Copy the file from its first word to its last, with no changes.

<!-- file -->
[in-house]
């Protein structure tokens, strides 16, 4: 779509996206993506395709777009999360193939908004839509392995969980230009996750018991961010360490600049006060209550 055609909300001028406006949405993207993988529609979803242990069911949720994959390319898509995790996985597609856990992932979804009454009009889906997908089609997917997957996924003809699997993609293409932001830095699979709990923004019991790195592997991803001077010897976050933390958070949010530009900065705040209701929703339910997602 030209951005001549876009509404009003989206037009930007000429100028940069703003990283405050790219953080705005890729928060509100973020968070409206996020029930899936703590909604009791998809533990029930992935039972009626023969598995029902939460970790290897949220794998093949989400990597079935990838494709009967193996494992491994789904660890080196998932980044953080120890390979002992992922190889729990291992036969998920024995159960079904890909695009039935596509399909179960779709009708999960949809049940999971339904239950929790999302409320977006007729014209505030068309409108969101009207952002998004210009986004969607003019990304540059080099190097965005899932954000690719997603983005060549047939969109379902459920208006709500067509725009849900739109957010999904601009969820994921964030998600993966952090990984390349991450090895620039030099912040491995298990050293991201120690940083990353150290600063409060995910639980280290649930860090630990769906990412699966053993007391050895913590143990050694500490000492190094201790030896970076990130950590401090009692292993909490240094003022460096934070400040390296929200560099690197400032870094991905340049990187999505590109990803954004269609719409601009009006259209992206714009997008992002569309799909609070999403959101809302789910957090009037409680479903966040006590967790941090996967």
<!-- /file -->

[in-house]
């Protein structure tokens, strides 16, 4: 779509996206993506395709777009999360193939908004839509392995969980230009996750018991961010360490600049006060209550 055609909300001028406006949405993207993988529609979803242990069911949720994959390319898509995790996985597609856990992932979804009454009009889906997908089609997917997957996924003809699997993609293409932001830095699979709990923004019991790195592997991803001077010897976050933390958070949010530009900065705040209701929703339910997602 030209951005001549876009509404009003989206037009930007000429100028940069703003990283405050790219953080705005890729928060509100973020968070409206996020029930899936703590909604009791998809533990029930992935039972009626023969598995029902939460970790290897949220794998093949989400990597079935990838494709009967193996494992491994789904660890080196998932980044953080120890390979002992992922190889729990291992036969998920024995159960079904890909695009039935596509399909179960779709009708999960949809049940999971339904239950929790999302409320977006007729014209505030068309409108969101009207952002998004210009986004969607003019990304540059080099190097965005899932954000690719997603983005060549047939969109379902459920208006709500067509725009849900739109957010999904601009969820994921964030998600993966952090990984390349991450090895620039030099912040491995298990050293991201120690940083990353150290600063409060995910639980280290649930860090630990769906990412699966053993007391050895913590143990050694500490000492190094201790030896970076990130950590401090009692292993909490240094003022460096934070400040390296929200560099690197400032870094991905340049990187999505590109990803954004269609719409601009009006259209992206714009997008992002569309799909609070999403959101809302789910957090009037409680479903966040006590967790941090996967």